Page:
Panel dismisses Nikki Fried ethics case
TALLAHASSEE — The Florida Commission on Ethics on Friday dismissed a long-running dispute about whether former Agriculture Commissioner Nikki Fried violated state law by not properly disclosing financial information.
The decision came after an accountant and an attorney for Fried filed affidavits vouching for information that was initially filed showing her income in 2017 and 2018. The forms were later amended to show substantially higher income — spurring a complaint that Fried had violated the law.
Benedict Kuehne, an attorney for Fried, told the commission that Fried filed amended forms after the firm Igniting Florida, LLC, restated its income twice. The restatements affected income for Fried, who worked as a consultant and lawyer for the firm, he said.
“In so doing (filing the amended forms), the commissioner (Fried) followed the letter and the spirit of the constitutional requirement for full and public disclosure,” Kuehne said.
The ethics commission dismissed the complaint in a voice vote after little discussion.
The case involved income from periods before Fried was elected agriculture commissioner in 2018. Fried worked, at least in part, as a medical-marijuana lobbyist.
Evan Power, chairman of the Leon County Republican Party, filed the ethics complaint in June 2021. The case played out as Fried, a Democrat, unsuccessfully ran for governor in 2022.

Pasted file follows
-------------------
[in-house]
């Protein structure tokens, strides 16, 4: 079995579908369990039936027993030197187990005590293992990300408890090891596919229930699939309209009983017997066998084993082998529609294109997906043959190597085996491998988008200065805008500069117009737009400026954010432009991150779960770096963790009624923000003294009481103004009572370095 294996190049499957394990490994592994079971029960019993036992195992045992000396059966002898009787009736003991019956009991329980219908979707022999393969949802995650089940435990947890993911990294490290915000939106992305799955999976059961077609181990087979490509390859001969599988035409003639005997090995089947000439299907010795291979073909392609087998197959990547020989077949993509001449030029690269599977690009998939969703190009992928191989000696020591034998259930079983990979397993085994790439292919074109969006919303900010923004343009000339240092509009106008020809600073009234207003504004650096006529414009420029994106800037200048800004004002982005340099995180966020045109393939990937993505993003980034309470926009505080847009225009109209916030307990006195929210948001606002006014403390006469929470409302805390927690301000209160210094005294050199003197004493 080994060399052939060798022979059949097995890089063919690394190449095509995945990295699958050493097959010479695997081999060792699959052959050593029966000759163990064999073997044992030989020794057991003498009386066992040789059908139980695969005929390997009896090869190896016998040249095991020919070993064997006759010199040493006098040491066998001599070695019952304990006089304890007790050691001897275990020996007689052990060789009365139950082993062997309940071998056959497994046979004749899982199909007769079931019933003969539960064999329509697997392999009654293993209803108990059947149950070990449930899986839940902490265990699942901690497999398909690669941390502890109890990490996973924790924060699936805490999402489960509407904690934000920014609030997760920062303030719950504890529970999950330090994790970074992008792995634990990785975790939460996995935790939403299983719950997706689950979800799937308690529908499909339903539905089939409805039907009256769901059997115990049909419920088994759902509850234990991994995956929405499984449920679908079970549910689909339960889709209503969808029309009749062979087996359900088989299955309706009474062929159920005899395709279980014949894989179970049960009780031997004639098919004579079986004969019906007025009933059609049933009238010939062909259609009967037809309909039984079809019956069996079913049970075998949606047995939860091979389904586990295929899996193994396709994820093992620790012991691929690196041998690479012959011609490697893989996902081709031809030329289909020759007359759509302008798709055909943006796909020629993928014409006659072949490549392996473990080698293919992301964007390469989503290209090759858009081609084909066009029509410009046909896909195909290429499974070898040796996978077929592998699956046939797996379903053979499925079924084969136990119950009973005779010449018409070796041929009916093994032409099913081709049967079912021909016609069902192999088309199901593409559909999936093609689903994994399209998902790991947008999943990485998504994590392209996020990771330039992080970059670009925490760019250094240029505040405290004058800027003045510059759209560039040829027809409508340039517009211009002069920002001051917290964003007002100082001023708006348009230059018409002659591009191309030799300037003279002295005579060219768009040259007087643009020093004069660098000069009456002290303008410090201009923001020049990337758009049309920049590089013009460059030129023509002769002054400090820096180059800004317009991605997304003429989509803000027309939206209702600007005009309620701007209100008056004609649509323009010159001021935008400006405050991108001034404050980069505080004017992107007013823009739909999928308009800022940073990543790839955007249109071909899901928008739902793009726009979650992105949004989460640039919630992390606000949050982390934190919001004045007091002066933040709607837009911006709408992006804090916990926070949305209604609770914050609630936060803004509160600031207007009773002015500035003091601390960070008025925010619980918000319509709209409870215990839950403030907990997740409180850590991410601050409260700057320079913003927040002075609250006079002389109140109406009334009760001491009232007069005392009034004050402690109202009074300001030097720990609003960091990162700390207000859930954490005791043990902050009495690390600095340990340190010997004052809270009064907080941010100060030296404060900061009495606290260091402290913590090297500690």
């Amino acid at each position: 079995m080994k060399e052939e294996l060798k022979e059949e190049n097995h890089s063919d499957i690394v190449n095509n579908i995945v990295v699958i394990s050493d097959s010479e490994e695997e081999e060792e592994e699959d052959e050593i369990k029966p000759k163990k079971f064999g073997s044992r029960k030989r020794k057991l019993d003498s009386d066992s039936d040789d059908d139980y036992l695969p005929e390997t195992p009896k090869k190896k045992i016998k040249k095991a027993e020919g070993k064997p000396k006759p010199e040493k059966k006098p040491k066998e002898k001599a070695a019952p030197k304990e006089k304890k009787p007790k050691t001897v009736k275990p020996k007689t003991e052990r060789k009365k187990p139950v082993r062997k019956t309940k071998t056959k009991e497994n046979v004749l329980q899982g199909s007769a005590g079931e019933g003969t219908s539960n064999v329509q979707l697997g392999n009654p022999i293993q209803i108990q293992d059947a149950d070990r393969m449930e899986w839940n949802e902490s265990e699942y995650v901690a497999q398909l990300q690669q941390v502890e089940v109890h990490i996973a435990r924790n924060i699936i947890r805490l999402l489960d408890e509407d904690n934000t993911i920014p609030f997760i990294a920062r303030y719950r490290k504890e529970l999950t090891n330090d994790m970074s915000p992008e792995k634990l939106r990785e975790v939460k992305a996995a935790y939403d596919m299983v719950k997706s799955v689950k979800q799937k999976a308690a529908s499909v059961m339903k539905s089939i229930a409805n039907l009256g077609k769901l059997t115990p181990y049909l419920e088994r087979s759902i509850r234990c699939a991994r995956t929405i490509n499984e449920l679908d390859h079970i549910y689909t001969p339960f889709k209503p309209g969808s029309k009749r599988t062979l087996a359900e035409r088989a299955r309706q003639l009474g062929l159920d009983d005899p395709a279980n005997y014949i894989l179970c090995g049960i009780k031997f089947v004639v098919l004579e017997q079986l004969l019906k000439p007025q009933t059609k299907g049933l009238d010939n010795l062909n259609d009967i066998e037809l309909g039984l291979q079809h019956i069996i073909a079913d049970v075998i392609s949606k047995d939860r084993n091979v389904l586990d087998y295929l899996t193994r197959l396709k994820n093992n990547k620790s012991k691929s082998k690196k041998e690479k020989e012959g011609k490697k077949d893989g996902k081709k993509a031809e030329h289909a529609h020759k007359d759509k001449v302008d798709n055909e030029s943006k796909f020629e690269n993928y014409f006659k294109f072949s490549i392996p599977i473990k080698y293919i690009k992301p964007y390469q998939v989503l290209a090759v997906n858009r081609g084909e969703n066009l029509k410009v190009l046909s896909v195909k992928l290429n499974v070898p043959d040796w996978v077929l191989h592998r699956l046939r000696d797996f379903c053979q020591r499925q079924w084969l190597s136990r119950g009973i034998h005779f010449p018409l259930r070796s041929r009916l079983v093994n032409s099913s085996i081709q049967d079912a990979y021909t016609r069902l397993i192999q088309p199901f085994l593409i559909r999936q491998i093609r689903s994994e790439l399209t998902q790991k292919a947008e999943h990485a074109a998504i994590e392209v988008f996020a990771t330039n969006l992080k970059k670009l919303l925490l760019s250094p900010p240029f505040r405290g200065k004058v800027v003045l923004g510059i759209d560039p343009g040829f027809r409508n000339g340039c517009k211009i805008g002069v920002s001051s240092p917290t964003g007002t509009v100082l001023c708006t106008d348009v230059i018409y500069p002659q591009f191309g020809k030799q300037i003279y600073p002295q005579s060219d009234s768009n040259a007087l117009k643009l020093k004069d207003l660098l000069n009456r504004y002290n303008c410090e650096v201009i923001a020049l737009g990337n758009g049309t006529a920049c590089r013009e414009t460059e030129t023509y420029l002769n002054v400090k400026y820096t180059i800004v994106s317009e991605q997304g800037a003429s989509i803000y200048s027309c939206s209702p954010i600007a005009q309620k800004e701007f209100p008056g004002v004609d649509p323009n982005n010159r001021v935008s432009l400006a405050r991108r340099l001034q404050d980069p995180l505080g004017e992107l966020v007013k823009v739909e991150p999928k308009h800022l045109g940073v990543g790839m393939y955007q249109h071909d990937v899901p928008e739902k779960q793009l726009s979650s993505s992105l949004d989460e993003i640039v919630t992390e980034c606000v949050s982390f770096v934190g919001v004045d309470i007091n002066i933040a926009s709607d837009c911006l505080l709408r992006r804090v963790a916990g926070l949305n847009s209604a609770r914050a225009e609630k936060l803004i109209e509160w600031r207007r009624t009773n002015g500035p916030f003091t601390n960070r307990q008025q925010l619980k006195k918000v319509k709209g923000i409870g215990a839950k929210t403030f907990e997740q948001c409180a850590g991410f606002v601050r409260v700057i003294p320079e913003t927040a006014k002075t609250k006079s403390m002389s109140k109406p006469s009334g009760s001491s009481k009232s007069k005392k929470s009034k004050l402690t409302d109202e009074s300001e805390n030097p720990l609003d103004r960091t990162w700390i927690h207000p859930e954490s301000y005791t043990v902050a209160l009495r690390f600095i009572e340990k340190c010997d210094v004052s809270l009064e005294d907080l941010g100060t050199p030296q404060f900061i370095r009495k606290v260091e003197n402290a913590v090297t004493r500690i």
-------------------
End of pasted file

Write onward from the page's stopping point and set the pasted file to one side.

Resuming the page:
Fried last month was elected chairwoman of the Florida Democratic Party, while Power was elected vice chairman of the Republican Party of Florida.
The ethics commission in December 2021 issued an order finding “probable cause” that Fried did not properly report income and later sent the case to the state Division of Administrative Hearings. But Administrative Law Judge E. Gary Early in November sent the case back to the ethics commission.
Attorney Elizabeth Miller, who serves as an advocate for the commission, filed a motion to dismiss the complaint. She cited affidavits from Fried’s accountant, Jeffrey Stern, and attorney, Jason Blank, who helped prepare the financial-disclosure forms.
Miller wrote in the motion that Stern and Blank said the initial forms reflected available information at the time they were filed.
“In summation, the reason respondent (Fried), her preparing lawyer and her CPA did not have access to the income information upon the original filings was because the underlying income information pertaining to Igniting Florida was initially incorrect and incomplete but was not known to be incomplete at the time of submitting the form … in both 2017 and 2018,” Miller wrote.
State elected officials are required by law to file annual forms that detail information such as income, assets, liabilities and net worths. Disclosure requirements also apply to state candidates, as Fried was for the first time in 2018.
Generally, the reports reflect financial information from the end of the prior year. For example, a report filed in 2018 would reflect financial information from 2017. They are designed, in part, to shed light on any conflicts of interest for public officials.
Fried initially filed a report showing income of $84,000 in 2017 from Igniting Florida. But in May 2021, she filed an amended form that reported $165,761 in income for 2017, according to Miller’s motion to dismiss.
Also, Fried initially reported zero income in 2018 from Igniting Florida. In May 2021, she filed an amended form showing income of $351,480.